This hunger for bloodshed merges seamlessly with the desire for collectivity in contemporary culture. What is created from this synthesis is the West’s glorification of sacrifice. Gerard Butler’s famous line, “This is Sparta!” in the early part of the film resonates strongly with U.S. (and Canadian) nationalism.[8] Coming out less than a decade after 9/11, the movie’s underlying message calls forth America’s own realization of its willingness to sacrifice in the face of intrusion and terrorism. It is revealed in this cultural ideal that Snyder’s cinematic portrayal of the 300 Spartans up against the godlike King Xerxes is a reflexive tool for idealizing contemporary warfare in the face of terror. In other words, parallels are drawn between Sparta and the U.S., and the Persians and the Middle East. Accordingly, an Iranian government spokesman declared that, upon pirated release of the movie, it was an “act of ‘psychological warfare’ that was intended to prepare Americans for an invasion of their country.”[9] Here, we see a dichotomy unfold in 300: glory versus terror. Though the Spartans keep slaves, brutally kill their fallen enemies, and build walls upon walls of dead bodies, they do it in the name of glory. The Persians on the other hand, do much the same thing, yet their actions are portrayed in a reign-of-terror-like manner, seemingly deprived of any meaning.

Xerxes chops off head of Leonidas with axe in 300 Rise of an Empire

Following this, Geoffrey Eley’s article concerning cultural history centers most strongly on the notion of identity and meaning. He argues that “the rise of” the masses in all areas of life, including the arts and education, has allowed for wide-scale distribution of information.[10] With this, the concept of cinema becomes important since, in it, a mode for reflexive analysis of human action is not only possible, but is possible on a large scale. Thus, politically driven ideologies can be distributed through an artistic lens to a culture that is consuming at an exponential rate. Snyder’s glorified vision of Sparta is, thus, let into society for consumption. In which case, an individual is then able to circle back and reflect upon what he or she has watched in order to derive meaning in the identity of his or her own society. However idealized that reflection may be, Eley argues the purpose of the interplay between past and present (such as seen in 300) is to understand the identification of self and experience with others.[11]
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Contemporary Western society has remained fascinated by the gruesome yet idealized Spartan way of life. In doing so, it has found a way to render a reflexive analysis of itself. Such an analysis has revealed a culture willing to shed human life in the name of valour and sanctity. I suspect that, as our sensitivity to these images wavers,  our cultural glorification of the Spartans will continue to grow.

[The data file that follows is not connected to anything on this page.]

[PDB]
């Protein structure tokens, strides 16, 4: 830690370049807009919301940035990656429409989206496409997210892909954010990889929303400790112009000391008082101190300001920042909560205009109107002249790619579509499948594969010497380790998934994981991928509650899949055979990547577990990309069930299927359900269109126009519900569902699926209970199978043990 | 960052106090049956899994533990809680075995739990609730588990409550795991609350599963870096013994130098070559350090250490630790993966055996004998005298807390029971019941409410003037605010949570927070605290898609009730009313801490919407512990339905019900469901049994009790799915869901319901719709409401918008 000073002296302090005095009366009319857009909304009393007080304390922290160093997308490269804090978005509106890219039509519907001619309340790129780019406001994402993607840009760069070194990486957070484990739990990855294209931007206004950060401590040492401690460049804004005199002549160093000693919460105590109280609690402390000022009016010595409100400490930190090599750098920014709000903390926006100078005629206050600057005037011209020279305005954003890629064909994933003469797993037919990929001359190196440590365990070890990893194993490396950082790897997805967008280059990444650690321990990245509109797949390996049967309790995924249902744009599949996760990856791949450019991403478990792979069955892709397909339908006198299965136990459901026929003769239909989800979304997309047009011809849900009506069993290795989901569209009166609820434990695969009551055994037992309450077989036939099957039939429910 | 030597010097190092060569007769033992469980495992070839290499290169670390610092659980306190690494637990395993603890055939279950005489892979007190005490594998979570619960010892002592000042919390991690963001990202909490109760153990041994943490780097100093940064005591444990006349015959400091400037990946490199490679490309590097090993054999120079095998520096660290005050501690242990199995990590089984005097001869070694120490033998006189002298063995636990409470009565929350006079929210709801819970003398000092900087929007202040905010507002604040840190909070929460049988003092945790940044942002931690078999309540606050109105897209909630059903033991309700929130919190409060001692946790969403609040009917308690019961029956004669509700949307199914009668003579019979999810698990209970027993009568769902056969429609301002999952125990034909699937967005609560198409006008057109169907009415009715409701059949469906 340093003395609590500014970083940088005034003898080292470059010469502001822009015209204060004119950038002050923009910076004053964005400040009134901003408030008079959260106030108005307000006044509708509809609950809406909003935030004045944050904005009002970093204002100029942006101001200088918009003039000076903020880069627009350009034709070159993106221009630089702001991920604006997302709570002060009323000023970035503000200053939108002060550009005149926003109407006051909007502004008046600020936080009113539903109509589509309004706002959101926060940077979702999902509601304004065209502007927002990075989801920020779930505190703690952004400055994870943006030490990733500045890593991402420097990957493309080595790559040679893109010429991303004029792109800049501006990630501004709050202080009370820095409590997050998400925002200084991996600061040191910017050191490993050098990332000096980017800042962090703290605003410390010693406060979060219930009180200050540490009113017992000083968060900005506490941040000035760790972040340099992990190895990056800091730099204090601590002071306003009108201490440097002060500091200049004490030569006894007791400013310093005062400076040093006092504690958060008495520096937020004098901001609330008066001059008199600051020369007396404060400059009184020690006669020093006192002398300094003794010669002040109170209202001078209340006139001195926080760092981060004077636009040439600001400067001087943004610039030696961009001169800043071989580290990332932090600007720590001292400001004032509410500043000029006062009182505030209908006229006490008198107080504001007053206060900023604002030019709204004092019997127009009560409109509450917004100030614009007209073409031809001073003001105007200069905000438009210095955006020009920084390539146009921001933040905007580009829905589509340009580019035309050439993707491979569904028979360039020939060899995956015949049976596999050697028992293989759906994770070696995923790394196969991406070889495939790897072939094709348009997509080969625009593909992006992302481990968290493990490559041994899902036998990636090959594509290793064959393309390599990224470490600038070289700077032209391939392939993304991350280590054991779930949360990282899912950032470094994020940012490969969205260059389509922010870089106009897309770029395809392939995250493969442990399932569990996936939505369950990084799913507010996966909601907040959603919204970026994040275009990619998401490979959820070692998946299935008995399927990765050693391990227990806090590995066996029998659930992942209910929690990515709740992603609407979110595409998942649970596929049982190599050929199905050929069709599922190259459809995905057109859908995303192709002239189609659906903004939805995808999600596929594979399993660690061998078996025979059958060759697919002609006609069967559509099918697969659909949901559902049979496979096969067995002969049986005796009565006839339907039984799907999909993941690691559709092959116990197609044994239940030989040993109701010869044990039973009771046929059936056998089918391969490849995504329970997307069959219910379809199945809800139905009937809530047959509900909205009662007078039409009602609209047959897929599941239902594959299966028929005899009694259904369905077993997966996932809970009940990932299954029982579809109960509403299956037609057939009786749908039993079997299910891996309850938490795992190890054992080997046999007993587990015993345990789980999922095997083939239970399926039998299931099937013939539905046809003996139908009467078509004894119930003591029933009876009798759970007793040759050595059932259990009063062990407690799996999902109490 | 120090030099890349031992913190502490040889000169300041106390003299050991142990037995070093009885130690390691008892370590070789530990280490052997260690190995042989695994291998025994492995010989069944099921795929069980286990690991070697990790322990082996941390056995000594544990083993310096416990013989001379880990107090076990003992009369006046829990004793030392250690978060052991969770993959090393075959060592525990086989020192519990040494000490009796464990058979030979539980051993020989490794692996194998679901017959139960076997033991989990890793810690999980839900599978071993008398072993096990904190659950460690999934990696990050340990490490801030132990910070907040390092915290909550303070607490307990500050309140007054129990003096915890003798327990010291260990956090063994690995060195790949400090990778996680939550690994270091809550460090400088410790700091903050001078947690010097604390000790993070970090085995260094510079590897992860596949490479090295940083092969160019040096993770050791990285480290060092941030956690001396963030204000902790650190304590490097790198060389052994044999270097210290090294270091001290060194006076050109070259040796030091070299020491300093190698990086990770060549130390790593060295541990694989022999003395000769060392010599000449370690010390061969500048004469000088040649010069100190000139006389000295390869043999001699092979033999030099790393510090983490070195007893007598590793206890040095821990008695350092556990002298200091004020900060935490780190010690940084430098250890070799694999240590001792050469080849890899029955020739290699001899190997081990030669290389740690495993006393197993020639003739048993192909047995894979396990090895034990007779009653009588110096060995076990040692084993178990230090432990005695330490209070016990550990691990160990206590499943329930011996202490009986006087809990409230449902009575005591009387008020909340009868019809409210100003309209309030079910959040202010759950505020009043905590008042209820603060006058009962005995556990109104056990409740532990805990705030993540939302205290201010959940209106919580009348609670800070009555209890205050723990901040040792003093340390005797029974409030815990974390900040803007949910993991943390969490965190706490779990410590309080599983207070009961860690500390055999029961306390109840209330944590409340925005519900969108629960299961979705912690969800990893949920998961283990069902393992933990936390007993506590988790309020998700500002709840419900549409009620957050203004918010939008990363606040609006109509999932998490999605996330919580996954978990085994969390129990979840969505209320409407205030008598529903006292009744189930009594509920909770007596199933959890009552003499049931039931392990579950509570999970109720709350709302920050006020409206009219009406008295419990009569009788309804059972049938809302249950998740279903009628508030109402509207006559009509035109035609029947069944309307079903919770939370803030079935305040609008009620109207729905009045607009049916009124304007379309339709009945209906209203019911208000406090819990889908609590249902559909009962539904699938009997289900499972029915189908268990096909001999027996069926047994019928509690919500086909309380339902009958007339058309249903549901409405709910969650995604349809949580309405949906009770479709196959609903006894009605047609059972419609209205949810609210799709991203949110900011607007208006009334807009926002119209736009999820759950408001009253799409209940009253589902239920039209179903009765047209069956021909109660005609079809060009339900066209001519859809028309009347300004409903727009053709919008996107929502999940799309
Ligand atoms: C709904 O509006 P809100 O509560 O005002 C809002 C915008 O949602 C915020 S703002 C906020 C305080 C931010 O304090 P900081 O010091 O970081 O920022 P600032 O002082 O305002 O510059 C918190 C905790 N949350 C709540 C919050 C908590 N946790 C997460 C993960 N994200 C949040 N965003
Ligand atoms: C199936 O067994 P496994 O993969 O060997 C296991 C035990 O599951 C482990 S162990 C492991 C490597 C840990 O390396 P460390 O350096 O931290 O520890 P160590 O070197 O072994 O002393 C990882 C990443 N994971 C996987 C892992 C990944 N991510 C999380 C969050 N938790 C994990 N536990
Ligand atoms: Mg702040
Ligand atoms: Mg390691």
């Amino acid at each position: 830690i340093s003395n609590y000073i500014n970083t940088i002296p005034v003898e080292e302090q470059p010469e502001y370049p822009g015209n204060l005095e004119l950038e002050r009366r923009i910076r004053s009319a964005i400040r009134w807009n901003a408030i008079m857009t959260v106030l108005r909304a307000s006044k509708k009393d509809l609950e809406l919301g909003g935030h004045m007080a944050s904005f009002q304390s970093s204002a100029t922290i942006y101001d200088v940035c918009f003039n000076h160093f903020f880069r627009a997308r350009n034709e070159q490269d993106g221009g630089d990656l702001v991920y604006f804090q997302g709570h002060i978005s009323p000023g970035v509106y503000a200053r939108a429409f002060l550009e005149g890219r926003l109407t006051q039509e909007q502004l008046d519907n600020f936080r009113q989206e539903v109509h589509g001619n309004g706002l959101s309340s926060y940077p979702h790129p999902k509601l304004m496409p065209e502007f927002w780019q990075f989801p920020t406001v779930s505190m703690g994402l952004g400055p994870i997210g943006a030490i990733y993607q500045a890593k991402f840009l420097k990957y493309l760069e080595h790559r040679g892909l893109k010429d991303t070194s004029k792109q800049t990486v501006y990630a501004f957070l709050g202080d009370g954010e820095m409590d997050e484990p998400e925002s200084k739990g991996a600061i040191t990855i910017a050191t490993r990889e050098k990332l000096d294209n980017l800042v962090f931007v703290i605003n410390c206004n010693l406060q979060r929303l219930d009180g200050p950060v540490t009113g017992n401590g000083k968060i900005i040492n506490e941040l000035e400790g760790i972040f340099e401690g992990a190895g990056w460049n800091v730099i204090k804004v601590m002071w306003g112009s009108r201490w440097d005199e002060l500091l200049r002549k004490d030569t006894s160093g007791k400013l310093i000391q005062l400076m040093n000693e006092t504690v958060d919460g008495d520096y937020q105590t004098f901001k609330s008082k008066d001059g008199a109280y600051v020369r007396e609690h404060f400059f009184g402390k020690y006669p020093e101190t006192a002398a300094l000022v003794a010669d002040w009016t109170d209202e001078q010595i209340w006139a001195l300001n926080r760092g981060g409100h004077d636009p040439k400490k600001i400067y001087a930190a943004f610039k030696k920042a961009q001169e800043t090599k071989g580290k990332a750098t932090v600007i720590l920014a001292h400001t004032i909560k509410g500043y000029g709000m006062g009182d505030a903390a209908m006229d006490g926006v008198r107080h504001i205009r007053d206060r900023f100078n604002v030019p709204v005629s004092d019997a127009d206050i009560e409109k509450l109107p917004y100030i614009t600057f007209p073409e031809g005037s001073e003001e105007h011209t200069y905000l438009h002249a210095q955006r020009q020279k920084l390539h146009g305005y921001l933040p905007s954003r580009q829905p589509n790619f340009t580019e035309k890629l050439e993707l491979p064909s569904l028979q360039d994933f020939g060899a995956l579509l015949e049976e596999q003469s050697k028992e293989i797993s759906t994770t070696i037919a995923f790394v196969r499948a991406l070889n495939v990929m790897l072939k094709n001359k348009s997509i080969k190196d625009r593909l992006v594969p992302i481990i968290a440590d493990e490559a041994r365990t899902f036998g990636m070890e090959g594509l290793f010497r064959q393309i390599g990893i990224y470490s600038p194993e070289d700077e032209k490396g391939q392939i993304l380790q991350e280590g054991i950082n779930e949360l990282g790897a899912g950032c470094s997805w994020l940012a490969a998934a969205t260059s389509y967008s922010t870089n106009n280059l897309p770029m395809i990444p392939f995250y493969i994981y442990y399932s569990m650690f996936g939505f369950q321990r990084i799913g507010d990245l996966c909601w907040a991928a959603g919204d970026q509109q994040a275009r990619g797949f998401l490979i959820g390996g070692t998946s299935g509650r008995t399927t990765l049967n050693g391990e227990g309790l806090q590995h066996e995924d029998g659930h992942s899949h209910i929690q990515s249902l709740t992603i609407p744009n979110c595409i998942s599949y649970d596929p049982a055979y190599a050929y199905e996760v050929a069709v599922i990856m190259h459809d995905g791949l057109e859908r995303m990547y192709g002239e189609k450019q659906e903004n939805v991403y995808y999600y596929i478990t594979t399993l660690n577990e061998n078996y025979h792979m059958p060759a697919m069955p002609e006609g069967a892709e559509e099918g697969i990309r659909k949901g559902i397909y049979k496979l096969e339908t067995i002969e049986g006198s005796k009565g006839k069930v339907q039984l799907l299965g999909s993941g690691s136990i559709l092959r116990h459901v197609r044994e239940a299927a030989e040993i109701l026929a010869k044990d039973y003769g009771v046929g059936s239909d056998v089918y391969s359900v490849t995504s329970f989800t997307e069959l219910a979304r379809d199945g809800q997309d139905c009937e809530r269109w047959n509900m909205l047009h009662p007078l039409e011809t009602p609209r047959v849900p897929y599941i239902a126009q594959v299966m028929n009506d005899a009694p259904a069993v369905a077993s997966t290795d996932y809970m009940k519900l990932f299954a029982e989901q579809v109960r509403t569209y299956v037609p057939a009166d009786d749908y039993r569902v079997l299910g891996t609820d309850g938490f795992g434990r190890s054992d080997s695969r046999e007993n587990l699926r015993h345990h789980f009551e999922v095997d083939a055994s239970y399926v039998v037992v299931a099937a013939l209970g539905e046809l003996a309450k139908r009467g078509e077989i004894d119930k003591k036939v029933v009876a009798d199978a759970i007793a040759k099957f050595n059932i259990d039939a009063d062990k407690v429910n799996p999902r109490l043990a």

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  1. 300, directed by Zack Snyder (2006; Burbank, CA: Warner Bros. Entertainment Inc., 2007), DVD.
  1. Peter Green, “Review: Responses to the Persian Wars,” The Classical Review 59, no. 2 (2009): 610, accessed May 17, 2015, http://www.jstor.org/stable/40600754
  2. 300, DVD (cover).
  1. Tamara Neal, “Blood and Hunger in the Iliad,” Classical Philology 101, no.1 (2006): 33, accessed May 17, 2015, http://www.jstor.org/stable/10.1086/505669
  1.  Ibid., 18.
  2. Elizabeth Langridge-Noti, “’This is Sparta’: Recent Publications on Sparta and Laconia,” American Journal of Archaeology 116, no. 4 (2012): 751, accessed May 17, 2015, http://www.jstor.org/stable/10.3764/aja.116.4.0751
  1. Neal, 30.
  1. 300, DVD.
  1. Mustapha Marrouchi, “Neither Their Perch nor Their Terror: Al-Qaida Limited,” Callaloo 31, no. 4 (2008): 1336-1361, accessed May 17, 2015. http://www.jstor.org/stable/27655 002
  1. Geoffrey Eley, “What is Cultural History?” New German Critique no. 65 (1995): 29, accessed May 17, 2015. http://www.jstor.org/stable/488530
  1.  Ibid., 33.

Bibliography

  1. 300. Directed by Zack Snyder. 2006. Burbank, CA: Warner Bros. Entertainment Inc., 2007. DVD.

Eley, Geoffrey. “What is Cultural History?” New German Critique no. 65 (1995): 19-36. Accessed May 17, 2015. http://www.jstor.org/stable/488530

Langridge-Noti, Elizabeth. “’This is Sparta’: Recent Publications on Sparta and Laconia.” American Journal of Archaeology 116, no. 4 (2012): 751-5. Accessed May 17, 2015. http://www.jstor.org/stable/10.3764/aja.116.4.0751

Marrouchi, Mustapha. “Neither Their Perch nor Their Terror: Al-Qaida Limited.” Callaloo 31, no. 4 (2008): 1336-1361. Accessed May 17, 2015. http://www.jstor.org/stable/27655 002

Neal, Tamara. “Blood and Huger in the Iliad.” Classical Philology 101, no. 1 (2006): 15-33. Accessed May 17, 2015. http://www.jstor.org/stable/10.1086/505669